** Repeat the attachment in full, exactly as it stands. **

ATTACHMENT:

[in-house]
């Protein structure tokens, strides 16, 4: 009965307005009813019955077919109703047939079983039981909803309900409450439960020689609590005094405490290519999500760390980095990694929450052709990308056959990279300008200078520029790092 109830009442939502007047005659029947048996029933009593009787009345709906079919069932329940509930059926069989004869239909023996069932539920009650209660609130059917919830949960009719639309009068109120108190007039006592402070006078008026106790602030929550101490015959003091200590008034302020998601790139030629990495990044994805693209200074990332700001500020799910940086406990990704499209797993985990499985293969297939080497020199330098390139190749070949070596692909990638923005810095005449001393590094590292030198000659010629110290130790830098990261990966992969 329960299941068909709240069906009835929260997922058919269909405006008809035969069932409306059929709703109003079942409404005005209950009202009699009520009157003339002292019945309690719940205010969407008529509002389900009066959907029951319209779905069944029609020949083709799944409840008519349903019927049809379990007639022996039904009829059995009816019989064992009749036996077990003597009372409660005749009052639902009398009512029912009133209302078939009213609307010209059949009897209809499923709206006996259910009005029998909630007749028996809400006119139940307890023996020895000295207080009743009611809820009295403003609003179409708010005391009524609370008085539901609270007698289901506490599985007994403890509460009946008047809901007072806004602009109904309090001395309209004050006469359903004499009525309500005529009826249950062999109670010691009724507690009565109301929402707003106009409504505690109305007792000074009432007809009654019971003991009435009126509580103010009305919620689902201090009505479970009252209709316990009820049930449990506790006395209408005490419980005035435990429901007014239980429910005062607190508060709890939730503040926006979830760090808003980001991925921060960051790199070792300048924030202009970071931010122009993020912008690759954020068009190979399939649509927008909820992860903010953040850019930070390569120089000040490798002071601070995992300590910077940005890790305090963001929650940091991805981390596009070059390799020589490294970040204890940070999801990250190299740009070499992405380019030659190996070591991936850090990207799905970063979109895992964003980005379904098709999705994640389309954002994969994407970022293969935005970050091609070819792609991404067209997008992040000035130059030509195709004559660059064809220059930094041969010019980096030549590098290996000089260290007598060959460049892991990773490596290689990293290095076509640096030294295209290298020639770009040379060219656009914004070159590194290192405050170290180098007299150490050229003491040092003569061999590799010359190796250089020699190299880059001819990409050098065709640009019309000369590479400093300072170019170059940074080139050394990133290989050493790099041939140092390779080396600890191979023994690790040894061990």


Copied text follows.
[in-house]
């Protein structure tokens, strides 16, 4: 009965307005009813019955077919109703047939079983039981909803309900409450439960020689609590005094405490290519999500760390980095990694929450052709990308056959990279300008200078520029790092 109830009442939502007047005659029947048996029933009593009787009345709906079919069932329940509930059926069989004869239909023996069932539920009650209660609130059917919830949960009719639309009068109120108190007039006592402070006078008026106790602030929550101490015959003091200590008034302020998601790139030629990495990044994805693209200074990332700001500020799910940086406990990704499209797993985990499985293969297939080497020199330098390139190749070949070596692909990638923005810095005449001393590094590292030198000659010629110290130790830098990261990966992969 329960299941068909709240069906009835929260997922058919269909405006008809035969069932409306059929709703109003079942409404005005209950009202009699009520009157003339002292019945309690719940205010969407008529509002389900009066959907029951319209779905069944029609020949083709799944409840008519349903019927049809379990007639022996039904009829059995009816019989064992009749036996077990003597009372409660005749009052639902009398009512029912009133209302078939009213609307010209059949009897209809499923709206006996259910009005029998909630007749028996809400006119139940307890023996020895000295207080009743009611809820009295403003609003179409708010005391009524609370008085539901609270007698289901506490599985007994403890509460009946008047809901007072806004602009109904309090001395309209004050006469359903004499009525309500005529009826249950062999109670010691009724507690009565109301929402707003106009409504505690109305007792000074009432007809009654019971003991009435009126509580103010009305919620689902201090009505479970009252209709316990009820049930449990506790006395209408005490419980005035435990429901007014239980429910005062607190508060709890939730503040926006979830760090808003980001991925921060960051790199070792300048924030202009970071931010122009993020912008690759954020068009190979399939649509927008909820992860903010953040850019930070390569120089000040490798002071601070995992300590910077940005890790305090963001929650940091991805981390596009070059390799020589490294970040204890940070999801990250190299740009070499992405380019030659190996070591991936850090990207799905970063979109895992964003980005379904098709999705994640389309954002994969994407970022293969935005970050091609070819792609991404067209997008992040000035130059030509195709004559660059064809220059930094041969010019980096030549590098290996000089260290007598060959460049892991990773490596290689990293290095076509640096030294295209290298020639770009040379060219656009914004070159590194290192405050170290180098007299150490050229003491040092003569061999590799010359190796250089020699190299880059001819990409050098065709640009019309000369590479400093300072170019170059940074080139050394990133290989050493790099041939140092390779080396600890191979023994690790040894061990």